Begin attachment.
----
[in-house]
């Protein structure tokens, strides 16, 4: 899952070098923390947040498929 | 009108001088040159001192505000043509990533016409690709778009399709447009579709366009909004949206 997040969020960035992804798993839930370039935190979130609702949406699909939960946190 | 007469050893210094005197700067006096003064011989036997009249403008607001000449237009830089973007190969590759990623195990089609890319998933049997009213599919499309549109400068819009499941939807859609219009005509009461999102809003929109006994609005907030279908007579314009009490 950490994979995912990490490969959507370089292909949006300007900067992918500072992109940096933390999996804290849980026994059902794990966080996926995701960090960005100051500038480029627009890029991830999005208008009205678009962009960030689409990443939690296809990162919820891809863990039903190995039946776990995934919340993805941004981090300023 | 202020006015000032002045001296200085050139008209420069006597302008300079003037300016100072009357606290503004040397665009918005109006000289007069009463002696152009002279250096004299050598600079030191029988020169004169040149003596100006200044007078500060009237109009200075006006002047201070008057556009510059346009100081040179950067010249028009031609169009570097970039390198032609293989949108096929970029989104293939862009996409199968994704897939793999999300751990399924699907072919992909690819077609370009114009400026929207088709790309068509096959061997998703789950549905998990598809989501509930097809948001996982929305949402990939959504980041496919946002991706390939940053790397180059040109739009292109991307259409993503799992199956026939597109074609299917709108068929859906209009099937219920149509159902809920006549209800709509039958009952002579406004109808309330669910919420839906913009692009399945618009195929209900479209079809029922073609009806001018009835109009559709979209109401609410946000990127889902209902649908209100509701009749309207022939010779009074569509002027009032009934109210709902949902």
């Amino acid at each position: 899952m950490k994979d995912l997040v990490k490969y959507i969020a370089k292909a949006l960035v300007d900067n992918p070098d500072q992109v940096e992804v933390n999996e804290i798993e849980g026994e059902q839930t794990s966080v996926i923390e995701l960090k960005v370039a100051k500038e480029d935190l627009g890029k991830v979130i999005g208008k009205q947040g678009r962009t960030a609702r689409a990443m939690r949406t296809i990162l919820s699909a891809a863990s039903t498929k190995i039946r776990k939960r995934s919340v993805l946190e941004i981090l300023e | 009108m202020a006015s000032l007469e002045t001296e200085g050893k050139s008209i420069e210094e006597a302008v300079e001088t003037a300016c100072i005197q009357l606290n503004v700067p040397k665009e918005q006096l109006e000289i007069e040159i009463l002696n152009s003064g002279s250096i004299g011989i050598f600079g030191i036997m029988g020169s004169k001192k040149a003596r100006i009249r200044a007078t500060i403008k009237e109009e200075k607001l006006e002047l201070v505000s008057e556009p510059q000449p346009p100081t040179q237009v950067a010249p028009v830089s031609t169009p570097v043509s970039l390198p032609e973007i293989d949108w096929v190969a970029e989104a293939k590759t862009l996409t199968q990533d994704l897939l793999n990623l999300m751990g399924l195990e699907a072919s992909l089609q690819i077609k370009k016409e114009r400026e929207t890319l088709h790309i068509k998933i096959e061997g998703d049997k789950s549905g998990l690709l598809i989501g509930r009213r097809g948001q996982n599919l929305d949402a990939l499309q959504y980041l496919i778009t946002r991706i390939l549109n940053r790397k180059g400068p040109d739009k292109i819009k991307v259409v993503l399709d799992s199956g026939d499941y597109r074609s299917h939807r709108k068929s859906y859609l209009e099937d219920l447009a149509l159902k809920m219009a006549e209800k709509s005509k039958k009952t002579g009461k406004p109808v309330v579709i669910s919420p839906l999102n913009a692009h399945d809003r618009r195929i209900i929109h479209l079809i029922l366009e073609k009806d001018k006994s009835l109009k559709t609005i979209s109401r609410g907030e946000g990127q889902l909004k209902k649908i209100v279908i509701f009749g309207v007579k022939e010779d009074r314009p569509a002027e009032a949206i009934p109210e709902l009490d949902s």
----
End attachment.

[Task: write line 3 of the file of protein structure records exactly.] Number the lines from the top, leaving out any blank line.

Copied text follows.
């Amino acid at each position: 899952m950490k994979d995912l997040v990490k490969y959507i969020a370089k292909a949006l960035v300007d900067n992918p070098d500072q992109v940096e992804v933390n999996e804290i798993e849980g026994e059902q839930t794990s966080v996926i923390e995701l960090k960005v370039a100051k500038e480029d935190l627009g890029k991830v979130i999005g208008k009205q947040g678009r962009t960030a609702r689409a990443m939690r949406t296809i990162l919820s699909a891809a863990s039903t498929k190995i039946r776990k939960r995934s919340v993805l946190e941004i981090l300023e | 009108m202020a006015s000032l007469e002045t001296e200085g050893k050139s008209i420069e210094e006597a302008v300079e001088t003037a300016c100072i005197q009357l606290n503004v700067p040397k665009e918005q006096l109006e000289i007069e040159i009463l002696n152009s003064g002279s250096i004299g011989i050598f600079g030191i036997m029988g020169s004169k001192k040149a003596r100006i009249r200044a007078t500060i403008k009237e109009e200075k607001l006006e002047l201070v505000s008057e556009p510059q000449p346009p100081t040179q237009v950067a010249p028009v830089s031609t169009p570097v043509s970039l390198p032609e973007i293989d949108w096929v190969a970029e989104a293939k590759t862009l996409t199968q990533d994704l897939l793999n990623l999300m751990g399924l195990e699907a072919s992909l089609q690819i077609k370009k016409e114009r400026e929207t890319l088709h790309i068509k998933i096959e061997g998703d049997k789950s549905g998990l690709l598809i989501g509930r009213r097809g948001q996982n599919l929305d949402a990939l499309q959504y980041l496919i778009t946002r991706i390939l549109n940053r790397k180059g400068p040109d739009k292109i819009k991307v259409v993503l399709d799992s199956g026939d499941y597109r074609s299917h939807r709108k068929s859906y859609l209009e099937d219920l447009a149509l159902k809920m219009a006549e209800k709509s005509k039958k009952t002579g009461k406004p109808v309330v579709i669910s919420p839906l999102n913009a692009h399945d809003r618009r195929i209900i929109h479209l079809i029922l366009e073609k009806d001018k006994s009835l109009k559709t609005i979209s109401r609410g907030e946000g990127q889902l909004k209902k649908i209100v279908i509701f009749g309207v007579k022939e010779d009074r314009p569509a002027e009032a949206i009934p109210e709902l009490d949902s």